My previous question is at Data rescue mission: Ubuntu, Wubi, and Windows. While I understand the concept of what I'm trying to do, I don't fully understand the details of shrinking partitions, and I really don't want to screw things up!

My goal:

  • One partition for Windows 7, of perhaps 60G (or smaller).
  • One partition of Ubuntu, of perhaps 60G. (Does it matter that I'm programming here, hence I'll install all sorts of packages?)
  • I read that if I re-partition the drive, the Lenovo partitions (which I gather are for system recovery) become unusable, and so presumably I should merge those into other partitions?
  • Appropriate swap partitions
  • The rest is a shared Data partition, and since I'll work with large video files, I understand that I want NTFS

Currently, the Disk Utility tells me I've got this:

Ubuntu's Disk Utility description of my current partitions

Thing is, I don't understand the labels. When I installed Ubuntu, I looked at the Manual Partitioning option, but since the labels were all sdaN (or something), I couldn't tell what was which. My original question got the concept across, but I'm not clear on the precise details of resizing and editing partitions without screwing up my other operating system.

  • create backup disks before you do anything - from experience the specialised bootloader used for recovery is a pain to fix up otherwise – Journeyman Geek Oct 3 '11 at 1:04
  • I'm not sure what your goal is, however, my suggestion if you really want a dual boot configuration, is to put W7 & Ubuntu on separate hard drives - ideally with the opposing drive disconnected during OS installation. Beyond that, I suggest running your secondary OS using VirtualBox or VMWare player. Lastly, W7 will fill a 60GB drive in short order. Unless you don't plan on using it for much, you'll need more space. – Joe Internet Oct 3 '11 at 5:23
  • A primary partition of 60 GB for Windows 7 is reasonable. You could make it smaller (say 40 GB) if you don't plan to install too many application programs.

  • A partition for Ubuntu is possible; that is use one Extended Partition for the Ubuntu installation. Within that extended partition, Ubuntu can create logical partitions for swap, root and (optionally) any dedicated directories (e.g. /home for user data). A size of 60 GB is workable for one project involving just source code, text files and no video or imaging. But if you tend to accumulate a lot of archives and logs, it could get a bit tight after a couple of years.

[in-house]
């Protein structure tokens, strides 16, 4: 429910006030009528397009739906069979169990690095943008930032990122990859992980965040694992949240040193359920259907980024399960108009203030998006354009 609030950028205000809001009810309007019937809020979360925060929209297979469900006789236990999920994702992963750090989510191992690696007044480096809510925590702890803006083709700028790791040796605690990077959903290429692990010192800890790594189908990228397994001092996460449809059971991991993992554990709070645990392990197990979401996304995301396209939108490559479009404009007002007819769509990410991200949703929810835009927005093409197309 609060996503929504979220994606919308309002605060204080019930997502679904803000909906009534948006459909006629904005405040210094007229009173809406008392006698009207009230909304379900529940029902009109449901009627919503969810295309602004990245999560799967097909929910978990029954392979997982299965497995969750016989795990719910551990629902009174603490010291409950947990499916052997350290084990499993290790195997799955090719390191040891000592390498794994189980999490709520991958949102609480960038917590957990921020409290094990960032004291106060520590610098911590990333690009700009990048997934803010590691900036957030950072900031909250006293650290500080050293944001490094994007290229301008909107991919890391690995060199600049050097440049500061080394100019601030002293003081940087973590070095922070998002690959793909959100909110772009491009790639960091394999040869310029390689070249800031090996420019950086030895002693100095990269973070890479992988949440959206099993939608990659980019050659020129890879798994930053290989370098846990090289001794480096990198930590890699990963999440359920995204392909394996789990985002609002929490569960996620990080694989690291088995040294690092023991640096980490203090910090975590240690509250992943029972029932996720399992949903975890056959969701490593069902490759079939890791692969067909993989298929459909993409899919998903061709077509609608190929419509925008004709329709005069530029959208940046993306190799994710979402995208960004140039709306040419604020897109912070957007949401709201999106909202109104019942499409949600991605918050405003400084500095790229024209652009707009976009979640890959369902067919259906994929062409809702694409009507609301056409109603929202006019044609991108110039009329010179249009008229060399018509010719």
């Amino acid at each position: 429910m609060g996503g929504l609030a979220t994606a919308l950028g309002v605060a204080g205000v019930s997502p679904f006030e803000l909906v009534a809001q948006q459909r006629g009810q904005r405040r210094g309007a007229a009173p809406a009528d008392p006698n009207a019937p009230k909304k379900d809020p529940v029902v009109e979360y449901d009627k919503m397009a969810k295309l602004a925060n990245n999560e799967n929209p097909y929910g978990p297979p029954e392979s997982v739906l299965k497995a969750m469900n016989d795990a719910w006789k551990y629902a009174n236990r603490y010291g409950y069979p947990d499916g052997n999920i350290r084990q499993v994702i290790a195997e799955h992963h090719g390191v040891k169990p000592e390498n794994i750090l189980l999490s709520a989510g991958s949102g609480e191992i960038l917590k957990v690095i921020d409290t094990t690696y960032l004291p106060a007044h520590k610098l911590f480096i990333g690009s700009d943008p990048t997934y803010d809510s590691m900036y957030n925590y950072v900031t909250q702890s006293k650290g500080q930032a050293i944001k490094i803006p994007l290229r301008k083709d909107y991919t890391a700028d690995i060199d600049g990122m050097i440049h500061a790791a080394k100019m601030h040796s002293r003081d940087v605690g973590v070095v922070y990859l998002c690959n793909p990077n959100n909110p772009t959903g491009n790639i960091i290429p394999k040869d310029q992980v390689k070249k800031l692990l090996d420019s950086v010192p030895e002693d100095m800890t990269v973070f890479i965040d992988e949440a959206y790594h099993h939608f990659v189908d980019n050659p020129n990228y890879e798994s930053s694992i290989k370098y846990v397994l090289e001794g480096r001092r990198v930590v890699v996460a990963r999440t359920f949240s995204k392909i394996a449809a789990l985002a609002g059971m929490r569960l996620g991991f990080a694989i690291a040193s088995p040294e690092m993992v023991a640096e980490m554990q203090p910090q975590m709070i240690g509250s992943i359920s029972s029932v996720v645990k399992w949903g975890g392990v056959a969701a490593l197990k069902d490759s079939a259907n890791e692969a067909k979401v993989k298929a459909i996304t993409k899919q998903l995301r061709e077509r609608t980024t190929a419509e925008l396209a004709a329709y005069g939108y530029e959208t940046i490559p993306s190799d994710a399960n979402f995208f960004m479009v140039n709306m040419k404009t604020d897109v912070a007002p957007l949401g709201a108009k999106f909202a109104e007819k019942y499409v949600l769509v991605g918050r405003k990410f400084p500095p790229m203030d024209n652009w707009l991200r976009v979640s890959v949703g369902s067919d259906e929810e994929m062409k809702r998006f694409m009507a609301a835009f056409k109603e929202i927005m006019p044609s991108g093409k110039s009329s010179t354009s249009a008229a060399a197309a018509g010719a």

• An NTFS partition for data sharing between Win7 and Ubuntu is possible. I would recommend that this shared partition be allocated as a primary partition, and not as a logical partition as shown in your screenshot. Either way will probably work okay, but as a rule, I dislike allowing Windows to go near non-Windows filesystems, simply because MS software tends to be Windows-centric.

To achieve these 3 partitions, you will have to decide to either:

a. keep the 210MB boot partition for Win7 (so that you do not have to re-install Win7), and delete the 16 GB recovery partition;


b. keep the 16 GB recovery partition, delete the 210 MB partition, and re-install Win7 into a pre-existing 60 GB (or whatever) partition. (This really is not a reasonable choice due to the restricted capabilities of the "recovery partition". That is, the new custom disk layout does not match what the recovery programs expect to see, a disk dedicated entirely to Win7.) If you properly burn recovery DVDs, then you can safely delete this partition.

A choice has to be made in order to use no more than four (4) partitions as allocated by the MBR partition table.

The explanation for the Linux sdaN disk partition names is:

  • the "sd" stands for "SCSI disk", i.e. an ATA or SCSI hard disk drive.
  • the next letter represents the disk drive number. The first drive uses "a", so it has the name sda. The second disk drive uses the letter "b", so it has the name sdb.
  • if the disk name has no appended number, then the name refers to the entire disk volume, i.e. /dev/sda refers to the (first) whole physical disk drive. Otherwise an appended "1" (e.g. sdb1) refers to the first partition (of the second drive in the example), "2" refers to the second partition, "3" refers to the third partition, and "4" refers to the fourth partition. Numbers greater than four (>=5) refer to logical partitions within the one Extended partition of the drive: an appended "5" refers to the first logical partition, "6" refers to the second logical partition, etc.

BTW the 210MB partition is a bit weird. Usually this boot partition is 100MB.)

Here's how I have a dual-boot system setup. Originally this had WinXP, which was upgraded to Win7 (hence there's no 100MB boot partition). The recovery partition is now useless, since it would restore the entire disk to WinXP. enter image description here

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